SAG, AFTRA face a race to the table

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The feud between SAG and AFTRA is nothing new. But the decision Saturday by AFTRA's national board to suspend its joint bargaining agreement with SAG has heightened the bad blood between the actors unions to Hatfield and McCoy status.

AFTRA's decision to forgo the so-called Phase One agreement and go it alone on the TV-theatrical contract, which covers 44,000 members of both unions, heightens the uncertainty for an industry that is still recovering from the 100-day writers strike that ended in February and wary of another labor shutdown. Among the most basic questions is which actors union will sit down first for formal talks with the Alliance of Motion Picture & Television Producers.

"You have two competing unions now, and who's going to go first is important," one SAG member said.

The second union to begin talks on a new contract with the AMPTP could find itself facing a tougher battle, depending on how much its proposals are different than those put forward -- and potentially agreed upon -- by whichever union negotiates first. AFTRA has been pushing for early talks all along, so it would come as no surprise if they were first to the table.

Both unions on Saturday formally approved their initial proposals and both on Sunday said that they would be getting in touch with the AMPTP within the next few days.

"Informal discussions are happening and we expect to set a timeline soon," AFTRA president Roberta Reardon said.

SAG executive director and chief negotiator Doug Allen said the union plans to call the AMPTP today.

"We've discussed it informally with them," Allen said. "This is what we were waiting for to get started on bargaining: To get this process finished and for the input of the members who were all participating."

The AMPTP issued a statement saying it was pleased that AFTRA is ready to start formal talks and is determined to "work hard and bargain reasonably" to avoid another harmful strike in the industry. The statement made no mention of SAG.

Both unions, however, probably will wait until talks between IATSE and the AMPTP, which are set to begin April 7, are complete.

AFTRA's eleventh-hour decision to suspend joint bargaining with SAG came Saturday, when both actors unions were set to vote on the proposal package its members have been working on since February. Just last Tuesday and Wednesday, members of both unions' wages and working conditions committees met to put finishing touches on the package. Word out of those meetings was that both worked amicably side by side.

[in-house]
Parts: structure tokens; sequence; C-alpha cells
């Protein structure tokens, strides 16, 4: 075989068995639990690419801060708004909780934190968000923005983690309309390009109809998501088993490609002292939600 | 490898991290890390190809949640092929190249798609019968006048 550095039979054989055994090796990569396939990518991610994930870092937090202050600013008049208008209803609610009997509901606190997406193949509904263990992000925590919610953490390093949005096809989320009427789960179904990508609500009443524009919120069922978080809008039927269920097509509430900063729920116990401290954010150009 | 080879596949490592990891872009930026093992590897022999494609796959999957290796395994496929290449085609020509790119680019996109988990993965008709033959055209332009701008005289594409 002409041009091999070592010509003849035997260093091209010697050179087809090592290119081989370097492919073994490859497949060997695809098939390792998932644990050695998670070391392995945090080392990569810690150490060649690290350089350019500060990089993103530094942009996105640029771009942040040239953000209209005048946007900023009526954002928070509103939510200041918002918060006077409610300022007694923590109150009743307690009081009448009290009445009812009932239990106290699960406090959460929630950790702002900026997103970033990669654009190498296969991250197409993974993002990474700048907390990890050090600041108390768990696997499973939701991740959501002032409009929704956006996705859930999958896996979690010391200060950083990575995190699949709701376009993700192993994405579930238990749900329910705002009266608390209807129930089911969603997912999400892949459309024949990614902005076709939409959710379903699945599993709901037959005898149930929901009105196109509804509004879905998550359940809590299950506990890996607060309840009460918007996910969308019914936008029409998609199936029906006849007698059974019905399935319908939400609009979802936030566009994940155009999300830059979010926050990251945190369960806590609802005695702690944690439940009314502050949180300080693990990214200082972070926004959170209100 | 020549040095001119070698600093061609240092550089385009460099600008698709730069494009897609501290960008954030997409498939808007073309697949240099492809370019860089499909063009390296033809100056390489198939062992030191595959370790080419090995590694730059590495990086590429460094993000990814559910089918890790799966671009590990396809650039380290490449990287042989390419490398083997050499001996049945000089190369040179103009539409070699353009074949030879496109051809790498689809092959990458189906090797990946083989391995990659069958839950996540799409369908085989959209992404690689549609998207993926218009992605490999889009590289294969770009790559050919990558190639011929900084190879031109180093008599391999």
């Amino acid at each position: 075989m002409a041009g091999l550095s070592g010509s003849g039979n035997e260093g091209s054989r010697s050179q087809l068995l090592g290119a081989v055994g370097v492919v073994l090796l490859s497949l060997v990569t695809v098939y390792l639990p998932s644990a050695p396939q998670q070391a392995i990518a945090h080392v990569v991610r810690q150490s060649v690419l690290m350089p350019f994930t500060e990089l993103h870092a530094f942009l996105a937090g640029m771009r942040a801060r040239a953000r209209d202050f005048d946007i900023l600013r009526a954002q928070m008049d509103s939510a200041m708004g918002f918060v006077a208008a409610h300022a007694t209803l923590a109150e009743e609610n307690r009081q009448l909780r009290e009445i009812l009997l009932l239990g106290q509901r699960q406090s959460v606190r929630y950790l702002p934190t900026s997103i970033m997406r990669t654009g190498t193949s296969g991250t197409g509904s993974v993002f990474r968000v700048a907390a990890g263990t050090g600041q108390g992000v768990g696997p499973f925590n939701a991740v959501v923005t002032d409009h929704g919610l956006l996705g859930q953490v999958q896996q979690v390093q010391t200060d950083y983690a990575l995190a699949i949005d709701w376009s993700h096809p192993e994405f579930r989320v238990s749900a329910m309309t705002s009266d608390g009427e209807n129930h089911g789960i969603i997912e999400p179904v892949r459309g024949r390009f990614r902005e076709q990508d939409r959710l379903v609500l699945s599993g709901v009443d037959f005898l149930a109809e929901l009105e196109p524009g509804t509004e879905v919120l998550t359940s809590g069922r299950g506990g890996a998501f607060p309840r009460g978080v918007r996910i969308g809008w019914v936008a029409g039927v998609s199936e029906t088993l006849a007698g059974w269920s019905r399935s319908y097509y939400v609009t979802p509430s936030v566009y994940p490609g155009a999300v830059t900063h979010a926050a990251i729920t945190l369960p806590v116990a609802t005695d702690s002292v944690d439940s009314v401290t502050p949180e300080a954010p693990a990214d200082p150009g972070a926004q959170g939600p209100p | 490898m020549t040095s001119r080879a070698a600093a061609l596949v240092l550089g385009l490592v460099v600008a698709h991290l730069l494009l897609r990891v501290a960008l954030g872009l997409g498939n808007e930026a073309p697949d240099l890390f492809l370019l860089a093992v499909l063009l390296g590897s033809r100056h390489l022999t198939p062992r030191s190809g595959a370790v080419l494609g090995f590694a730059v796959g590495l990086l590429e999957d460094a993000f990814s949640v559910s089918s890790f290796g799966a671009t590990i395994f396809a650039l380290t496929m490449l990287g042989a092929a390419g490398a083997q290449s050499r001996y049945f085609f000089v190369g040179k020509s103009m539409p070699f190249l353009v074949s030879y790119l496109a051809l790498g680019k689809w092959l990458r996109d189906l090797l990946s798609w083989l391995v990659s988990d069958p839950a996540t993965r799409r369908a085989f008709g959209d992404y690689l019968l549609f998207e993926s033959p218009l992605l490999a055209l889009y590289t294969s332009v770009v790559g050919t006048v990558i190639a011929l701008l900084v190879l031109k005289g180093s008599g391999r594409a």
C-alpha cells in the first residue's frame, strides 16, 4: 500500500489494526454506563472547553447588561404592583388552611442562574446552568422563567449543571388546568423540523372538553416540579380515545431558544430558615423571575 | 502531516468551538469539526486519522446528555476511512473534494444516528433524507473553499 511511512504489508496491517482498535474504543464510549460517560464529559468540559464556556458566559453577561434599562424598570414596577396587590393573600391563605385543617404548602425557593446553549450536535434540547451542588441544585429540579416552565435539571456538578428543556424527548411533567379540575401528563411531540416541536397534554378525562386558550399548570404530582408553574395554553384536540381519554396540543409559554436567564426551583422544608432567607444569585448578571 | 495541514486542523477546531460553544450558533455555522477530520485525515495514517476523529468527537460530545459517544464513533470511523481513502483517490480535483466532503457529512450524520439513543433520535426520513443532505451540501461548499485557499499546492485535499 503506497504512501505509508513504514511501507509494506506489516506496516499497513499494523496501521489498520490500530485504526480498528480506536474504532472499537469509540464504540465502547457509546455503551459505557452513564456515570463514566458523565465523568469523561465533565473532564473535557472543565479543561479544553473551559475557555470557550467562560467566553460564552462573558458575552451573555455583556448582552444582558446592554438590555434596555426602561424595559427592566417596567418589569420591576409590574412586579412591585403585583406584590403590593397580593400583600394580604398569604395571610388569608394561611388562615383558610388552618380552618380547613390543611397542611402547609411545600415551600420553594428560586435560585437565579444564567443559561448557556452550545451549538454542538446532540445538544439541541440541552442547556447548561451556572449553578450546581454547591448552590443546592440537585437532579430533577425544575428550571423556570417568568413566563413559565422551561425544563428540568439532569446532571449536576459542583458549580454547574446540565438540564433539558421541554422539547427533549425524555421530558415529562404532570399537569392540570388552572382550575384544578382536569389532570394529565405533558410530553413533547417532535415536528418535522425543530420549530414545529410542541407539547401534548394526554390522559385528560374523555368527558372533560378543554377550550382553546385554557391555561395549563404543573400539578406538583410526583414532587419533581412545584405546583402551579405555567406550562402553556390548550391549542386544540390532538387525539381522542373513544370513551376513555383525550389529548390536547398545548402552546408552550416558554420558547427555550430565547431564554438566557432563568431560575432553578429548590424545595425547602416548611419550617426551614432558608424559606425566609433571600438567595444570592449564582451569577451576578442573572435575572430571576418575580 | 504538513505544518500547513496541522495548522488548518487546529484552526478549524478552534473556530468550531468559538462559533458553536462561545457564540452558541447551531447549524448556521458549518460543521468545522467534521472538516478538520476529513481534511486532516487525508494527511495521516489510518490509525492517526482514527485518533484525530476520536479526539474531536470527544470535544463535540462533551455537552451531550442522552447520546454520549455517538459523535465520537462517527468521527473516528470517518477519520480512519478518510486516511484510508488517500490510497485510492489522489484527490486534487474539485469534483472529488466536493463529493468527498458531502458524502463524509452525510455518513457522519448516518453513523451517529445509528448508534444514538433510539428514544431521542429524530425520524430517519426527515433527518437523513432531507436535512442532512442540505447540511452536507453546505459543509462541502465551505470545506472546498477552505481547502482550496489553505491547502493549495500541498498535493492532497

But signs of a rift might have been seen in the different way that Allen and Reardon characterized those talks. Allen described the meetings as "energetic" and "exciting."

"It was productive. It was enthusiastic. It was unifying," Allen said. "It was amazing and inspiring and it has been completely repudiated by AFTRA."

Reardon painted a different picture.

"There's always a certain amount of tension in those rooms between participants," she said. "There was a good working sense, but it was not without its moments, tensions or disagreements."

The straw that broke the camel's back Saturday, Reardon said, was the anticipated decision by the cast of the daytime soap opera "The Bold and the Beautiful" to circulate a petition to decertify AFTRA representation. Several weeks ago, members of the cast approached SAG about issues they had regarding AFTRA's representation.

"They're fed up that AFTRA has not taken care of their needs and concerns and that AFTRA has not assisted them in getting money owed to them," said SAG national board member Anne-Marie Johnson, also an AFTRA member. "They're fed up with their health and retirement package, and they know SAG will assist if they could."

Johnson said the actors were told to bring it up with AFTRA because SAG taking jurisdiction over the "Bold" actors would be considered "raiding."

Allen said the guild assured AFTRA it would not assist the soap opera's cast in their efforts to organize with SAG.

"The timing of this was transparently obvious," Allen said. "It was incredibly cynical and calculated. It was a flimsy excuse. SAG was never intent on raiding or representing the soap opera."

But Reardon said for AFTRA it was clear that SAG planned a raid. She cautioned that the decision to stop jointly bargaining was not just because of "Bold."

"We had learned about 'The Bold and the Beautiful' situation but found out quite later in the game that the situation was much more dire than we first knew," Reardon explained. She cited other jurisdictional issues that she said made up a "planned campaign to discredit AFTRA."

For 27 years, SAG and AFTRA have negotiated jointly the TV-theatrical contract — which includes primetime and cable programs — with the AMPTP. But last July, SAG pushed to change that partnership and institute bloc voting on the negotiating committee rather than the usual 50-50 split.

SAG backpedaled on that decision in February, deciding to work toward keeping the relationship with AFTRA intact. Despite that, things have continued to sour between the two unions, and both rarely have been on the same page over what and when to negotiate with the studios.

Separately Saturday, AFTRA's board unanimously approved the tentative agreements it has reached on the Network Television Code and Sound Recording Code. Those pacts will now go to the members for ratification.
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